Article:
profit or tax loss, (b) recognised as income/expense was amended to recognised in profit or loss,
(c) credited directly to shareholders interests/equity was amended to recognised outside profit or
loss, and (d) revision to an accounting estimate was amended to change in accounting estimate.

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placed upon them and transactions with government which cannot be
distinguished from the normal trading transactions of the entity.2

Grants related to assets are government grants whose primary condition is


that an entity qualifying for them should purchase, construct or otherwise
acquire long-term assets. Subsidiary conditions may also be attached
restricting the type or location of the assets or the periods during which
they are to be acquired or held.

Grants related to income are government grants other than those related to
assets.

Forgivable loans are loans which the lender undertakes to waive repayment
of under certain prescribed conditions.

Fair value is the price that would be received to sell an asset or paid to
transfer a liability in an orderly transaction between market participants at
the measurement date. (See IFRS 13 Fair Value Measurement.)

Government assistance takes many forms varying both in the nature of the
assistance given and in the conditions which are usually attached to it.
The purpose of the assistance may be to encourage an entity to embark on a
course of action which it would not normally have taken if the assistance was
not provided.

The receipt of government assistance by an entity may be significant for the


preparation of the financial statements for two reasons. Firstly, if resources have
been transferred, an appropriate method of accounting for the transfer must be
found. Secondly, it is desirable to give an indication of the extent to which the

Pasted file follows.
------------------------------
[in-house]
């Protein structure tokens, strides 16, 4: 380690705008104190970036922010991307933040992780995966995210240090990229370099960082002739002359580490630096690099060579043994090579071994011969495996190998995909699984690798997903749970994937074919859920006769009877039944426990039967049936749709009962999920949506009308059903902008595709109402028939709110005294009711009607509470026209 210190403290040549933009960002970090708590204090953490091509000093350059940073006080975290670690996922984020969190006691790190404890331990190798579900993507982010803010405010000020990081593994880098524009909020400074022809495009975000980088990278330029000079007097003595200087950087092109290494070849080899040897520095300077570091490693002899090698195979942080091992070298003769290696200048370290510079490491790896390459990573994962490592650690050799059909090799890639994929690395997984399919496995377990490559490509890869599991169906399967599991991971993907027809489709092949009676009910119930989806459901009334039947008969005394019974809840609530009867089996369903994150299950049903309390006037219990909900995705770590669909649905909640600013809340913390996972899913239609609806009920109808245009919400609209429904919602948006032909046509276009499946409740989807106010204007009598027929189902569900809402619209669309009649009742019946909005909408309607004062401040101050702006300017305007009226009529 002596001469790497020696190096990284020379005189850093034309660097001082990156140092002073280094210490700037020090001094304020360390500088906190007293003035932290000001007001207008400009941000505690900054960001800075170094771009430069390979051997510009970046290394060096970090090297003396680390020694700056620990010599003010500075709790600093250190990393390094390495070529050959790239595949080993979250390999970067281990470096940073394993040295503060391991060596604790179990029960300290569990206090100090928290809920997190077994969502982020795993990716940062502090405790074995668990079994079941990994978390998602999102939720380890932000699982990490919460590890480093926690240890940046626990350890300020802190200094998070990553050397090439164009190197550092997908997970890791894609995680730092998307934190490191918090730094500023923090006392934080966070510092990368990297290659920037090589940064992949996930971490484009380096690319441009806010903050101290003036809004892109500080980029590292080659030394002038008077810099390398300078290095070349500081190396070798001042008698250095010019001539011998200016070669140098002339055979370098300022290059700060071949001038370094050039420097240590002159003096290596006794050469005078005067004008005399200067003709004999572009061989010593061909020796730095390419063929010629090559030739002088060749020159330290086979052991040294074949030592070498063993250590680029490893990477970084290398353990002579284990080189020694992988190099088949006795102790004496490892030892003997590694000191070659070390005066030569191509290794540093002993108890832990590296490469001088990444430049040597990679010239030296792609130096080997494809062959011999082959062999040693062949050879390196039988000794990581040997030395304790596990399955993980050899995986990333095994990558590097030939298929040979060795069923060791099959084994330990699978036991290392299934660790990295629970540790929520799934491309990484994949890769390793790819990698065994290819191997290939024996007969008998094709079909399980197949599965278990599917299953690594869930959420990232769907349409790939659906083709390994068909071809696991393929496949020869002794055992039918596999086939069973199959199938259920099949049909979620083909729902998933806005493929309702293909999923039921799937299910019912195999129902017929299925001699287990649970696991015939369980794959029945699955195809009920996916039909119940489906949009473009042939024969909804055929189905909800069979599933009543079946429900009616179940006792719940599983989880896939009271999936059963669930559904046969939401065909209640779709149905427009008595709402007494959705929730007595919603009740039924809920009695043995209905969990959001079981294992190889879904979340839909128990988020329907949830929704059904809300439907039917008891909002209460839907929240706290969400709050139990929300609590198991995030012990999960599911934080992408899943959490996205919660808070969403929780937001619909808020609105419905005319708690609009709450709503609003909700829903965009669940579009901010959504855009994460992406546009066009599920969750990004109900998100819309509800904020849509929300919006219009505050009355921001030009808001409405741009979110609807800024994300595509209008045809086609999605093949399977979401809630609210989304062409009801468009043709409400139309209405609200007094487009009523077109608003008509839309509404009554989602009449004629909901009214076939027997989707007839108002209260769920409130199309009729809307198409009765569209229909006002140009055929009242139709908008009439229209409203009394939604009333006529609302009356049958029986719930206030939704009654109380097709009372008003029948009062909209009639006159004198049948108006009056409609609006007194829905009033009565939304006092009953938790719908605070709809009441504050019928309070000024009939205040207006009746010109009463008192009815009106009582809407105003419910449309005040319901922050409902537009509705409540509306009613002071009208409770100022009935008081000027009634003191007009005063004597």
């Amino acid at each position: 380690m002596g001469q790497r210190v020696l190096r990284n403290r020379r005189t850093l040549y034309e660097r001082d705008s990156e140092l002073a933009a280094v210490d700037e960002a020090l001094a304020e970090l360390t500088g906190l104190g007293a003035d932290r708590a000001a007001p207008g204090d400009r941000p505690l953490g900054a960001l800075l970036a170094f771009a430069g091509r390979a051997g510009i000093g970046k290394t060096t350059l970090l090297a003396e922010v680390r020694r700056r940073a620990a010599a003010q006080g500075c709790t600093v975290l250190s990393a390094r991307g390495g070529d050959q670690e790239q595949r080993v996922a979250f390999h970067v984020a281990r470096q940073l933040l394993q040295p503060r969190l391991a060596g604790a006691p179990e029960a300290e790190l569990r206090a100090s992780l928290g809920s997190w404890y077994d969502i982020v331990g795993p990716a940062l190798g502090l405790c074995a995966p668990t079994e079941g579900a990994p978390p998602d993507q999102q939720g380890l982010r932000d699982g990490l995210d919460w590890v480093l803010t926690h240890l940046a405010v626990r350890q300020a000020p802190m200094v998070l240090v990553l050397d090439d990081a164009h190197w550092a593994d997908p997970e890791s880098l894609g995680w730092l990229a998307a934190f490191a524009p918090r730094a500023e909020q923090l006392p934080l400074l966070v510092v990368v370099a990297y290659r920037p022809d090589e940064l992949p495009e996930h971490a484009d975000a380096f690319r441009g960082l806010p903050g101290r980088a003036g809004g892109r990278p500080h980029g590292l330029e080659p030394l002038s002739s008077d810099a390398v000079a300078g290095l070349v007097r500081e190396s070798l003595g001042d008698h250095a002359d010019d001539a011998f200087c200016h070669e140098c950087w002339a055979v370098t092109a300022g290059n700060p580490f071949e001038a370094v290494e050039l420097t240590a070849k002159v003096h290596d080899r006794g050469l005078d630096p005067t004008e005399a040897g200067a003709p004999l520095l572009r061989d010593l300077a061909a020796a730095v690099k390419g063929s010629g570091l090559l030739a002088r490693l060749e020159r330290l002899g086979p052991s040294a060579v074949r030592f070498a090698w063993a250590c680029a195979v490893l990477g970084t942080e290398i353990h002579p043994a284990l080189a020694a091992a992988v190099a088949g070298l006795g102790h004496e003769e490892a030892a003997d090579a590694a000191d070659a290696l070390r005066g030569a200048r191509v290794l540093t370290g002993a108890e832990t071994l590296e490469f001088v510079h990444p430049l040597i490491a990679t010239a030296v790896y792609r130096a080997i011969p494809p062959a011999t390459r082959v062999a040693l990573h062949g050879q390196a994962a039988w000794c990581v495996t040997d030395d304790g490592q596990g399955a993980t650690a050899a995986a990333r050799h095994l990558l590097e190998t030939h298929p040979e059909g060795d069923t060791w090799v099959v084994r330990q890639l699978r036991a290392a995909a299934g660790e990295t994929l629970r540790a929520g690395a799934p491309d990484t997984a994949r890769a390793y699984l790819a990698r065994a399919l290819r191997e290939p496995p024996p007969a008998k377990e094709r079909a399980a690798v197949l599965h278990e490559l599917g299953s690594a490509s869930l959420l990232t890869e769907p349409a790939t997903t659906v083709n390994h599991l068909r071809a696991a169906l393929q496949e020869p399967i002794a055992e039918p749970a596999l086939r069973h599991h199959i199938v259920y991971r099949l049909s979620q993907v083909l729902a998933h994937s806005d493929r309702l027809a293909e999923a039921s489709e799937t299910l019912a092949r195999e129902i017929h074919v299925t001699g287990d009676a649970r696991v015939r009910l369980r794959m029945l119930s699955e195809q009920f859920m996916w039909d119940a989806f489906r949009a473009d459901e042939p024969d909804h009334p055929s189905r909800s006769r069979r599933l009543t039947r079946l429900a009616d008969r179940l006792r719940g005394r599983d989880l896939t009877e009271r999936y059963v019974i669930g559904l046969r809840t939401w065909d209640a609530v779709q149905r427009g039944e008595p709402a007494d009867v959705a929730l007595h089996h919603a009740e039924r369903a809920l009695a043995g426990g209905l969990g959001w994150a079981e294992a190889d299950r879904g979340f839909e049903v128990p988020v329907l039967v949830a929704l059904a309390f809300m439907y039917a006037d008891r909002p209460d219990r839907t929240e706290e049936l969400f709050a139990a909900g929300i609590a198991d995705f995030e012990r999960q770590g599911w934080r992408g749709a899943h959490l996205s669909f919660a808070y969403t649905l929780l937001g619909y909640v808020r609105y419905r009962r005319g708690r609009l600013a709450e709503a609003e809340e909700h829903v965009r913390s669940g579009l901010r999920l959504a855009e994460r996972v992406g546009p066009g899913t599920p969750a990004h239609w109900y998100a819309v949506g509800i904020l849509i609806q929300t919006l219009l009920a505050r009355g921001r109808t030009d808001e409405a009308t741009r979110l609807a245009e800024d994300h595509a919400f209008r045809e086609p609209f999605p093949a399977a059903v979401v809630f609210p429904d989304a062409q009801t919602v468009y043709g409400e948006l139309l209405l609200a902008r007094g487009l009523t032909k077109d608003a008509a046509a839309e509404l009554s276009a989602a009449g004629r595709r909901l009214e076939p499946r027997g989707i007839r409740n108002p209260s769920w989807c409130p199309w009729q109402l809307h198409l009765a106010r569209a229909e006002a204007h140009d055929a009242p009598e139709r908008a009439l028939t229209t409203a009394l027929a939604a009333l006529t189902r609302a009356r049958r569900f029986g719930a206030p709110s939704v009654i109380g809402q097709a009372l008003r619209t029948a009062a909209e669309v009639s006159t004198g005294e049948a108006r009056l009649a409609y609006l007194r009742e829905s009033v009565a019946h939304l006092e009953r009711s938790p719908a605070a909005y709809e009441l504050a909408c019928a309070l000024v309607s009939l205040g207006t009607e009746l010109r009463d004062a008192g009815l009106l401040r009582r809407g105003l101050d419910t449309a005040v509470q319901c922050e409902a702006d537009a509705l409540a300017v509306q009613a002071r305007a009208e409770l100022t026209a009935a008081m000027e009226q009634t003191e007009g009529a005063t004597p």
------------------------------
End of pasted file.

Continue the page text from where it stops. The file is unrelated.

entity has benefited from such assistance during the reporting period.
This facilitates comparison of an entitys financial statements with those of prior
periods and with those of other entities.

Government grants are sometimes called by other names such as subsidies,


subventions, or premiums.

Government grants
7

Government grants, including non-monetary grants at fair value, shall


not be recognised until there is reasonable assurance that:
(a)

the entity will comply with the conditions attaching to them; and

(b)

the grants will be received.

A government grant is not recognised until there is reasonable assurance that


the entity will comply with the conditions attaching to it, and that the grant
will be received. Receipt of a grant does not of itself provide conclusive evidence
that the conditions attaching to the grant have been or will be fulfilled.

See also SIC-10 Government AssistanceNo Specific Relation to Operating Activities.

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9

The manner in which a grant is received does not affect the accounting method
to be adopted in regard to the grant. Thus a grant is accounted for in the same
manner whether it is received in cash or as a reduction of a liability to the
government.

10

A forgivable loan from government is treated as a government grant when there


is reasonable assurance that the entity will meet the terms for forgiveness of the
loan.

10A

The benefit of a government loan at a below-market rate of interest is treated as


a government grant. The loan shall be recognised and measured in accordance
with IFRS 9 Financial Instruments. The benefit of the below-market rate of interest
shall be measured as the difference between the initial carrying value of the loan
determined in accordance with IFRS 9 and the proceeds received. The benefit is
accounted for in accordance with this Standard. The entity shall consider the
conditions and obligations that have been, or must be, met when identifying the
costs for which the benefit of the loan is intended to compensate.

11

Once a government grant is recognised, any related contingent liability or


contingent asset is treated in accordance with IAS 37 Provisions, Contingent
Liabilities and Contingent Assets.

12